HSBC agrees to pay $192M to resolve U.S. tax probe
HSBC Holdings Plc admitted that it helped hundreds of American clients hide more than $1 billion in assets from the Internal Revenue Service and agreed to pay $192.4 million to resolve a decade-long U.S. tax investigation.
Prosecutors filed a charge of conspiracy to defraud the U.S. against a unit of the bank, HSBC Private Bank (Suisse) SA, but agreed to drop it in three years if it abides by a deal submitted Tuesday in federal court in Fort Lauderdale, Florida.
From at least 2000 through 2010, HSBC Switzerland “assisted U.S. persons in concealing their offshore assets and income from U.S. tax authorities, evading their U.S. tax obligations and filing false federal tax returns with the IRS,” according to the conspiracy charge.
The settlement follows years of Justice Department and IRS battles against Swiss banks, taxpayers and enablers over undeclared accounts, which led to settlements with dozens of banks. It also caps a decade in which HSBC, an Asia-focused lender, entered into two other deferred-prosecution agreements with the U.S. and spent heavily on improving internal controls. For the past two years, the Bank of England has warned HSBC that it hasn’t done enough to tackle concerns about handling risks including financial crime and staff conduct.
“HSBC Switzerland conspired with U.S. account holders to conceal assets abroad and evade taxes that every American must pay,” said Stuart M. Goldberg, the acting deputy assistant attorney general in the Justice Department’s Tax Division.
In a “statement of facts,” HSBC Switzerland admitted that it helped 720 U.S. clients hide $825 million in assets from the IRS. The amount of undeclared assets rose to $1.26 billion in 2007, before dropping by half three years later. HSBC Switzerland offered a variety of traditional Swiss banking services that helped clients cheat the IRS, including advising clients to withdraw less than $10,000 to avoid reporting requirements, and providing credit, debit and travel cards to access funds.
Many banks have made similar admissions. UBS Group AG said in 2009 that it helped thousands of clients cheat the IRS and paid $780 million, and Credit Suisse Group AG reached a $2.6 billion deal in 2014. Another 80 Swiss banks avoided prosecution by agreeing to pay $1.37 billion in penalties and voluntarily disclosing their wrongdoing as part of a Justice Department program.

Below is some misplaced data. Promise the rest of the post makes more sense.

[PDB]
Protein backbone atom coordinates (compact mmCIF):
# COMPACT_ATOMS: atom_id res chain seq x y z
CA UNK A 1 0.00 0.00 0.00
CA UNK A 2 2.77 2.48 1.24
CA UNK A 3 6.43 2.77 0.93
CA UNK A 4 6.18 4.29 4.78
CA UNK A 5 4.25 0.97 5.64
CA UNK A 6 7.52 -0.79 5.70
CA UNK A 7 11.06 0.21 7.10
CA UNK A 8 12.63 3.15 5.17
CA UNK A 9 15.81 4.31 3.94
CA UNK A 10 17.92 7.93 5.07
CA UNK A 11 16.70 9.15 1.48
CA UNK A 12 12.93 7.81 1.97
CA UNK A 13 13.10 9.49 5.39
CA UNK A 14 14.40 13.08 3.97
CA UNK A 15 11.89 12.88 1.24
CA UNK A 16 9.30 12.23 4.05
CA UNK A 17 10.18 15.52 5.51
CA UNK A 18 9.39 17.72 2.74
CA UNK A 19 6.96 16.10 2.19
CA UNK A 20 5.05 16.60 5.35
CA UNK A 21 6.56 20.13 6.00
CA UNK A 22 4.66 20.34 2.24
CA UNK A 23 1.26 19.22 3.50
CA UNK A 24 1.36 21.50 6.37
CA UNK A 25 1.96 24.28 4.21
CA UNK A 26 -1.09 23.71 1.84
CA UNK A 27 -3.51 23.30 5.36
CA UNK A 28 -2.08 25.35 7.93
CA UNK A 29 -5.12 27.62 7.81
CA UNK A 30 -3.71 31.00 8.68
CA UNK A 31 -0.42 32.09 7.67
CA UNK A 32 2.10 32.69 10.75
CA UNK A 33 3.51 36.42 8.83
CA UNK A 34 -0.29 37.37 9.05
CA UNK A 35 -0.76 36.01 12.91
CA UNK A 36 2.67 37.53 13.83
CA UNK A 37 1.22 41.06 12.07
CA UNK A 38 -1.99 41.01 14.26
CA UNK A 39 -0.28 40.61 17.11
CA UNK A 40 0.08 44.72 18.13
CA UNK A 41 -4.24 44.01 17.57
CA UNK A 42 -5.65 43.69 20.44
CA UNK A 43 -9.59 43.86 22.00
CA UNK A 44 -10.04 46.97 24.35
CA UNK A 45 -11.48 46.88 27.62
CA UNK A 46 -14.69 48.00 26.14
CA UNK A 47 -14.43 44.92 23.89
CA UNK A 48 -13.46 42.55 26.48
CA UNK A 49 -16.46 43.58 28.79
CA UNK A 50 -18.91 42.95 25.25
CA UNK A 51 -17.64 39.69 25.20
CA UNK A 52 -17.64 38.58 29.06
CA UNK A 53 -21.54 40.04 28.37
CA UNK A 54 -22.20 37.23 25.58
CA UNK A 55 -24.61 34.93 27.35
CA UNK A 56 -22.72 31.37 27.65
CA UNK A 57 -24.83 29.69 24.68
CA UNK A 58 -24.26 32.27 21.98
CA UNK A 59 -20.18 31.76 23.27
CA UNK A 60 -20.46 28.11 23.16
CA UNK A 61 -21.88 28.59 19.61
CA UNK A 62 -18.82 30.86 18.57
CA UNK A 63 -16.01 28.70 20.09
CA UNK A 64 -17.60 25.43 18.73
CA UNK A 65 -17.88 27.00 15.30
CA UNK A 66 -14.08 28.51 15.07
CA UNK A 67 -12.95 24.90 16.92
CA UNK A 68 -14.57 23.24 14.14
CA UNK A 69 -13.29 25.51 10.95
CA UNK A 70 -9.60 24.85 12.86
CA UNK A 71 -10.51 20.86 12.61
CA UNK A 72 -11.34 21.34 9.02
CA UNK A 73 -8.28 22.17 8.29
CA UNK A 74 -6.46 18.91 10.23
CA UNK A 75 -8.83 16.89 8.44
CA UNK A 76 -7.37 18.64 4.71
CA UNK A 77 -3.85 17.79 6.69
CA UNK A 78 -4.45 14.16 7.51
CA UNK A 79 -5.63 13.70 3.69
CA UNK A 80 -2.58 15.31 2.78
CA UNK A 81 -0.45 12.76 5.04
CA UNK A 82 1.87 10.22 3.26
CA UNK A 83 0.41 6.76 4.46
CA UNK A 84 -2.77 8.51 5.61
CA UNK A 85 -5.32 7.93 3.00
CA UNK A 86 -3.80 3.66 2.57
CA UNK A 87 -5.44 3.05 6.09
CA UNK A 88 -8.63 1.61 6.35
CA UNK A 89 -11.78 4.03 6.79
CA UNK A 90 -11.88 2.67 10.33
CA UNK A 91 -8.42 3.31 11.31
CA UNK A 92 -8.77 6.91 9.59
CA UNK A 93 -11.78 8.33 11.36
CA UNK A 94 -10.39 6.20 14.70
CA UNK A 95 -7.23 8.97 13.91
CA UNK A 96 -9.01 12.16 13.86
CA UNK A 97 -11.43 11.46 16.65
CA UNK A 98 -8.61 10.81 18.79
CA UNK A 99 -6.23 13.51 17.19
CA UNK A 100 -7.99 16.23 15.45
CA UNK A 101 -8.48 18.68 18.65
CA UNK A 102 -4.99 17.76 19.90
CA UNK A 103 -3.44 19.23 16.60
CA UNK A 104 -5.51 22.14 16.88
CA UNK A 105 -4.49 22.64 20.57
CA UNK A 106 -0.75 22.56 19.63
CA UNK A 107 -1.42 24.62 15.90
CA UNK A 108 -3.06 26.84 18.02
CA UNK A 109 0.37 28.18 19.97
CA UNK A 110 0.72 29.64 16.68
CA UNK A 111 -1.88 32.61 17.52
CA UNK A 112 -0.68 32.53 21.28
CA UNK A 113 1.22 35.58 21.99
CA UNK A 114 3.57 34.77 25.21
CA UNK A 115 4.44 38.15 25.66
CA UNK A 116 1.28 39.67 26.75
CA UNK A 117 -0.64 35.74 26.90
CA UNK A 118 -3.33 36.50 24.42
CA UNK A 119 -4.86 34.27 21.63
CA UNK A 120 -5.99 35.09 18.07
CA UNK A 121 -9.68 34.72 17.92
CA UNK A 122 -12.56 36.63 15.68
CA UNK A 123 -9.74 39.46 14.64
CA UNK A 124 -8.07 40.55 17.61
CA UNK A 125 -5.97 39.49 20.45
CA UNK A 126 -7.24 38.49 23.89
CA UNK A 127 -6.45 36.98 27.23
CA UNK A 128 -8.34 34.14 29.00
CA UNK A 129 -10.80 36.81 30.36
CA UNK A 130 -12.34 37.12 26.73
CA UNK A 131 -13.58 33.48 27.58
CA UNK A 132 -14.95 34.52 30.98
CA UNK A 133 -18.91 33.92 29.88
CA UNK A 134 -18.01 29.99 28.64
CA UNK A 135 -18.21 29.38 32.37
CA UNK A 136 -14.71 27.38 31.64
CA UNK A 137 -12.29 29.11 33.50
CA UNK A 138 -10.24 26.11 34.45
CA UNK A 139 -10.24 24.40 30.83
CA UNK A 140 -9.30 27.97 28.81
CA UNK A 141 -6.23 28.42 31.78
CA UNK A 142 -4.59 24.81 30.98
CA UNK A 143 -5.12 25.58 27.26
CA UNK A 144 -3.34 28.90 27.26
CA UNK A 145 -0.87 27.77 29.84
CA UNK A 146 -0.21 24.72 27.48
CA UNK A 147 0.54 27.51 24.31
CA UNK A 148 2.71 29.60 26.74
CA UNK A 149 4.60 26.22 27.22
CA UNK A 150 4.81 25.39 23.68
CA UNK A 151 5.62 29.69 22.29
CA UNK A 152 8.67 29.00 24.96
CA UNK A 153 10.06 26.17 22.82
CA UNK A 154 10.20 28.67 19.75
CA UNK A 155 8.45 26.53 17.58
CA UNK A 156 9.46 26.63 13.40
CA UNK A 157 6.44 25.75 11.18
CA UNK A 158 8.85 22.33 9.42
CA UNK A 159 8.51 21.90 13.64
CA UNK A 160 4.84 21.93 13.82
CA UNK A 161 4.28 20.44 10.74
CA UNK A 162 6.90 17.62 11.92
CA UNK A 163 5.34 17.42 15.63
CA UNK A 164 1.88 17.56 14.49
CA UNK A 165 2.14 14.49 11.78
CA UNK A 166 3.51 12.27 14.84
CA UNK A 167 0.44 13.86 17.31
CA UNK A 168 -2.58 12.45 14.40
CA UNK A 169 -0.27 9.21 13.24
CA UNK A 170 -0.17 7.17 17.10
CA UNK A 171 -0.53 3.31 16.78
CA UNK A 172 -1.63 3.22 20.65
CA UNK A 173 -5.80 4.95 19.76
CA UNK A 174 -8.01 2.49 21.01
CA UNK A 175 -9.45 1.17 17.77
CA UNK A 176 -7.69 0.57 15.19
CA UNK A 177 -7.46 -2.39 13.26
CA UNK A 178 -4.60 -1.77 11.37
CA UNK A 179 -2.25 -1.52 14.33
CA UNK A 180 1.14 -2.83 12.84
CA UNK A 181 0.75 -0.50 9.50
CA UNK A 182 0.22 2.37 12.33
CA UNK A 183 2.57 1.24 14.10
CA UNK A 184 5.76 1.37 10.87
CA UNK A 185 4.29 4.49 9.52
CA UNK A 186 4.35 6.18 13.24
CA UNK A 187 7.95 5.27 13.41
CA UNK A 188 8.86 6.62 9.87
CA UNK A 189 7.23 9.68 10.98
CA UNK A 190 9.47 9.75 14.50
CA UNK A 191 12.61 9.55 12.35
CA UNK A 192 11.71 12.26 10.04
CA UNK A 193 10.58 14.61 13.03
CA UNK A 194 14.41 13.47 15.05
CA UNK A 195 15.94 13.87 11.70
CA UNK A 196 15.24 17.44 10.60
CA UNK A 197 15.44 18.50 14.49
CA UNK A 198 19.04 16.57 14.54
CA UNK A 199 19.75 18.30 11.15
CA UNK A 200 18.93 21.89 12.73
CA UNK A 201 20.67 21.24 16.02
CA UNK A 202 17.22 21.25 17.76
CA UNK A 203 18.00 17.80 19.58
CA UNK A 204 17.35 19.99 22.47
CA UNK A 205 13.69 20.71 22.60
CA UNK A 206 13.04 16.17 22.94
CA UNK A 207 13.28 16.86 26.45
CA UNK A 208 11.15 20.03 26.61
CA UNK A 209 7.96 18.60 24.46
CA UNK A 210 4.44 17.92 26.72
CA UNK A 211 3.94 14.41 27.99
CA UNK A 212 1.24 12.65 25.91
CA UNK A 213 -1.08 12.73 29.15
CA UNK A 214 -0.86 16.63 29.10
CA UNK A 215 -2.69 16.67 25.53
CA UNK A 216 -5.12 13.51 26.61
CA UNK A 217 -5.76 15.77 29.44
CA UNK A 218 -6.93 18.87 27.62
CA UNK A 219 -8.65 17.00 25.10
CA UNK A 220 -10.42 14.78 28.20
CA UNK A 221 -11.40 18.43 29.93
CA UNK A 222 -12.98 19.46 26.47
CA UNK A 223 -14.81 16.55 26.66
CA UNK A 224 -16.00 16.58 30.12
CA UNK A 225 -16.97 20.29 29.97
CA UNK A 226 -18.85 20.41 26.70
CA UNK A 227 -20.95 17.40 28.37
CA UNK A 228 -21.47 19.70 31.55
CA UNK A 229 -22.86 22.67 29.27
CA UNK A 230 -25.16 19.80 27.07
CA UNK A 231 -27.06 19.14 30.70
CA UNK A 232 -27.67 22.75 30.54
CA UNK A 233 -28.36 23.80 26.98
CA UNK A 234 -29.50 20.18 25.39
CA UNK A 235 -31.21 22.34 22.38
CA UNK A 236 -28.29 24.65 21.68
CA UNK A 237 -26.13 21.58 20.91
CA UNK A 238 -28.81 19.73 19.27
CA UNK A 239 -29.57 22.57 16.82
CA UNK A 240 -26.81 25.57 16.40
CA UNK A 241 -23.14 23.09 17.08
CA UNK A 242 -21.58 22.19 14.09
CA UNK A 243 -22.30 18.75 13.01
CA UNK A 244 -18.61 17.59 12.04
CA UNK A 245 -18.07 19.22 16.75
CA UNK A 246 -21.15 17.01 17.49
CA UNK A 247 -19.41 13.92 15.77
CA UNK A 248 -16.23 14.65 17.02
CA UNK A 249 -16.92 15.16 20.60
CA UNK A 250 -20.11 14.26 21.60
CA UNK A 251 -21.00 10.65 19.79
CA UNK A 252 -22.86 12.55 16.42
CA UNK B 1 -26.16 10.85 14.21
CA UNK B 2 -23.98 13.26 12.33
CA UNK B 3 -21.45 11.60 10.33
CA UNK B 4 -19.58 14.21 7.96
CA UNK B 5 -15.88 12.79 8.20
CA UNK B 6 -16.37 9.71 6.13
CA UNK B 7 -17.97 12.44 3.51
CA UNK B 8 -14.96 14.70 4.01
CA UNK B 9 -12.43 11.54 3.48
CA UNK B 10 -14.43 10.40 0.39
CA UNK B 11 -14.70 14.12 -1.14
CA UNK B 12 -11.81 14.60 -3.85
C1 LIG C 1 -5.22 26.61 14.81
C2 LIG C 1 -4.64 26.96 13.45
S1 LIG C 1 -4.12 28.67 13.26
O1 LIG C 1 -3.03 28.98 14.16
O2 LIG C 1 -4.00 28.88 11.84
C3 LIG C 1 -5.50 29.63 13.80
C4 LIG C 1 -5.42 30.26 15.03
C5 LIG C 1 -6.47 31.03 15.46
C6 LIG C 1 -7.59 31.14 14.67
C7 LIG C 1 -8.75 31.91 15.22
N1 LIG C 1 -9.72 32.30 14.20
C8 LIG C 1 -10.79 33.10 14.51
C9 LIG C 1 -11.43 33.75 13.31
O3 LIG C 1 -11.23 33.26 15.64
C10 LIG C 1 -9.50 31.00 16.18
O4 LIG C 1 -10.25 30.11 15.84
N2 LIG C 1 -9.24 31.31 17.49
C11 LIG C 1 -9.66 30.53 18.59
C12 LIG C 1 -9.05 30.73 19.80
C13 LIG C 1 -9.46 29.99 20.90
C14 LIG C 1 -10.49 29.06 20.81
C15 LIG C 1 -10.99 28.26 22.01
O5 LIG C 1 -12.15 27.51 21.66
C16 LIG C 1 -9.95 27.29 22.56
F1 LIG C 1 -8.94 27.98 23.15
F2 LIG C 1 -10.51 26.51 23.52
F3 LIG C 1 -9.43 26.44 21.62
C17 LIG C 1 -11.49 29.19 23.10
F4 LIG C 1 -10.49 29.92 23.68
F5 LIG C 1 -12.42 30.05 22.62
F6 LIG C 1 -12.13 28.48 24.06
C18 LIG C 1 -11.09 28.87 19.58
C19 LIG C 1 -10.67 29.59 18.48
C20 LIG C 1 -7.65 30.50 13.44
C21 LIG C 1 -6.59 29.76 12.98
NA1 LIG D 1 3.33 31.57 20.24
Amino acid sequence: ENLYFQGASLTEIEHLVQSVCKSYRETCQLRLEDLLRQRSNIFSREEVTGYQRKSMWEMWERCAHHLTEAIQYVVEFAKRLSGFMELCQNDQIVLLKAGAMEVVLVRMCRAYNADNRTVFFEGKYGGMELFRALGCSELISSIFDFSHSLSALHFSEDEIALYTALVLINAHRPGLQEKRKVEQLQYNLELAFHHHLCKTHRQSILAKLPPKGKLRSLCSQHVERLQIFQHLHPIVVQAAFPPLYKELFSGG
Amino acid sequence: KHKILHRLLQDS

HSBC has been caught up in other scandals as well. In 2012, the bank paid $1.9 billion in penalties, admitting that it failed to prevent Latin American drug cartels from laundering money and violated U.S. sanctions against Iran. Within a year, its reform efforts met resistance from leaders of HSBC’s U.S. investment-banking unit — some of whom mounted a campaign of bullying, foot-dragging and discrediting in-house watchdogs, according to a court-appointed monitor.
Soon after that deal expired, the bank agreed in early 2018 to pay about $100 million to resolve an investigation into rigging of currency rates. Later that year, the bank agreed to pay $765 million to settle allegations that it sold defective residential mortgage-backed securities.
In the tax case, HSBC bankers told clients not to receive bank statements in the U.S. mail or carry them back from Switzerland. The bank used wholly owned or affiliated companies to offer people in tax-haven countries to serve as trustees or directors of shell companies that helped hide the true owners of accounts. From 2005 to 2007, at least four bankers on the North American desk traveled to the U.S. to advise existing client and troll for new ones at events like Design Miami.
On numerous occasions from 2002 through 2006, bankers used an HSBC Switzerland account to purchase art at auction for a client, known as Client 1, according to the statement of facts. On another occasion, bankers used it to pay for a luxury vacation package provider.
In 2008, as the U.S. crackdown on offshore tax evasion took root, the bank began forcing U.S. clients with undeclared accounts to close accounts. But bankers helped clients close accounts “in a manner that continued to conceal their offshore assets,” according to the bank’s admissions.
HSBC has undertaken “substantial remedial measures and extensively cooperated” with the Justice Department, according to the agreement. It contacted the Justice Department in December 2008, conducted an internal investigation, and reported its misconduct.
“We are pleased to resolve this legacy matter,” said Alex Classen, the chief executive officer of HSBC Private Bank (Suisse), who attended the Tuesday hearing. “Over the past decade we have strengthened our compliance function, enhanced our control framework and put in place a comprehensive client tax transparency policy.”
In recent years, the bank quintupled the number of employees assigned to spot suspicious activity to 5,000, upgraded its technology and, in 2016, hired Jennifer Calvery, the U.S. Treasury Department’s top anti-money-laundering official, to oversee its efforts.
Still, the tax case was left unresolved for at least eight years. In 2011, the IRS went to court to seek information about Americans with accounts at HSBC India from 2002 to 2010. Through 2010, about 9,000 U.S. residents had nonresident Indian accounts of $100,000 or more, and only 1,391 disclosed them to the U.S. in 2009, the IRS said in court filings. The clients had deposits of almost $400 million.
In 2013, a New Jersey businessman who cooperated with prosecutors avoided prison after admitting he conspired with five HSBC bankers to hide Indian bank accounts from the IRS. Several other HSBC clients were convicted of tax crimes.
HSBC Switzerland has effectively exited the U.S. market, and now has fewer than 5,000 accounts in total, a decrease of more than 85 percent since the late 2000s, according to the agreement.
— With assistance from Greg Farrell and Yalman Onaran